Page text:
Three Strategies for Figuring Elapsed Time
One of the most difficult skills with telling time is measuring elapsed time. Even as an adult I find myself counting the hours and minutes aloud just to make sure I do it correctly.
I show my students three different strategies to measure elapsed time. I don't know that one strategy is any better than the others. I like to give kids several choices and then let them use the method that works best for them.
Strategy 1 Use a clock face. I usually start with this strategy because it uses a clock face and kids can see that the minutes from one hour flow into the next hour when figuring elapsed time. This works best if the elapsed time is less than an hour. If the kids are counting elapsed time and end up with 75 minutes you'll have to show them how to convert 75 minutes into hours and minutes.
As this chart shows the student starts at the first time and then count the minutes to the ending time. If the starting time is not on a 5 minute interval that I usually have the students count by ones to get to the 5 minute and then they can more easily count by 5s. For example: How long is it from 3:32 to 3: 50? "3:33, 3:34, 3:35, 3:40, 3:45, 3:50. That would be 18 minutes." (It's easier to see on a clock face.) Another tip is to have a worksheet the kids can mark on with their pencil. That way they can draw the little "hopping" marks to then count the minutes.
Strategy 2 Use a flat number line. A clock is a type of number line but when figuring elapsed time that is more than an hour using a flat number line may be easier. Begin with the beginning time. Draw a large jump (mountain) to jump into the next hour. In this example we jumped from 1:47 to 2:47. Kids will need to understand when jumping ahead one hour only changes the hour, the minutes don't change yet. When the hour jumps gets you into the needed hour, begin counting the minutes. Again, I ask students to count the single minutes to get to a five minute interval. Keep jumping ahead by 5s until you can't jump anymore without going past the time. You may need to jump more single minutes to get to the ending time. Finally, count up the hours and minutes to know the elapsed time.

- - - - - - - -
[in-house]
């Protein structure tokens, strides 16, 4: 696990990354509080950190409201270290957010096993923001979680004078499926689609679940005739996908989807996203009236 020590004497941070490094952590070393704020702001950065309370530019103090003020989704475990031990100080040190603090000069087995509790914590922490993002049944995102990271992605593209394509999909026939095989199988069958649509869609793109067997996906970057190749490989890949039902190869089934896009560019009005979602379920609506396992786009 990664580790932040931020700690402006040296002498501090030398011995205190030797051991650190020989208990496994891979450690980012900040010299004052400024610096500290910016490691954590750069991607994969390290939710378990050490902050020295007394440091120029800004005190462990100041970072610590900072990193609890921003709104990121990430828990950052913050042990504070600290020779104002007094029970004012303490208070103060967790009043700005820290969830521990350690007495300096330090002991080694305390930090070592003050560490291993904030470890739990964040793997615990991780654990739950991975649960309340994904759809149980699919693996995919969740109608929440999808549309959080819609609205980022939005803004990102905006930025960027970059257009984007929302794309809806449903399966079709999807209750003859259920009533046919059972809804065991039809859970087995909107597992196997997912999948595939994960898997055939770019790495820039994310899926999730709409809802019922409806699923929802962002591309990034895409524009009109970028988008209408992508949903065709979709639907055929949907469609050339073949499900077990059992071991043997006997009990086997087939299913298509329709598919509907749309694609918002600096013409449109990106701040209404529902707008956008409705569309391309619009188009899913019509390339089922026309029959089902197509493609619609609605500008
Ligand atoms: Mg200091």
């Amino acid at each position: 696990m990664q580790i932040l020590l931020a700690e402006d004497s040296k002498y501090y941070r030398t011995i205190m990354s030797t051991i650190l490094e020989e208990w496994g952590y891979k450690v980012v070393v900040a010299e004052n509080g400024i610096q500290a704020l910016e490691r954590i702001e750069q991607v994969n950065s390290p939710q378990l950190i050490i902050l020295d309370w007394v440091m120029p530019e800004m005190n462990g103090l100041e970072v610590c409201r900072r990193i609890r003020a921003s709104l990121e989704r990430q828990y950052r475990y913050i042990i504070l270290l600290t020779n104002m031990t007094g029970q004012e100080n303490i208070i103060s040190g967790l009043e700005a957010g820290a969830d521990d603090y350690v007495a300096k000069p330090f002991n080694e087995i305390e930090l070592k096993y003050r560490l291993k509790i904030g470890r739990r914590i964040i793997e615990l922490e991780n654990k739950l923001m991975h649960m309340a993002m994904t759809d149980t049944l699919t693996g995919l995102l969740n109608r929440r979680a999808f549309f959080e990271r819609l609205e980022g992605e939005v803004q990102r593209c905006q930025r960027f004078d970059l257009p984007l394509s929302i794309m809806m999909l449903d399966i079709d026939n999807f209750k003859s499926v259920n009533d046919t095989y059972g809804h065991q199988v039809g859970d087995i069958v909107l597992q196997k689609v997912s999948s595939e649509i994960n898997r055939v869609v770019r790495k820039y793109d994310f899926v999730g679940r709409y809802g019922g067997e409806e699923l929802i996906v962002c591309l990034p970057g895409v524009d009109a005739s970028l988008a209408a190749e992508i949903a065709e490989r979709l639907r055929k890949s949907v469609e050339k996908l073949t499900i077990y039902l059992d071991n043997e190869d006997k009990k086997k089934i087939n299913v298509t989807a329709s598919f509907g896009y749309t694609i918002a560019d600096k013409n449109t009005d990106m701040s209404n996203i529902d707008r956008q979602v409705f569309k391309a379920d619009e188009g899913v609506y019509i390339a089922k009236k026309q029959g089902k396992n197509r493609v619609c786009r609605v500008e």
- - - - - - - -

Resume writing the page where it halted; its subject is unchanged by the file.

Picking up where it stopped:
Strategy 3 Use a T Chart. I find this works well if kids have a good understanding of time. Write the starting time on the right. On the left you'll be keeping track of the elapsing hours and minutes. Advance by hours first, then 30 minutes, 15 minutes, 5 minutes and single minutes. If your students can only count in 5 and 1 minute intervals this strategy will still work, the T Chart will just be longer.
Here's a free download to begin showing your students how to figure elapsed time.
The full version of Snow Much Fun with Time is available from Crockett's Classroom on TPT.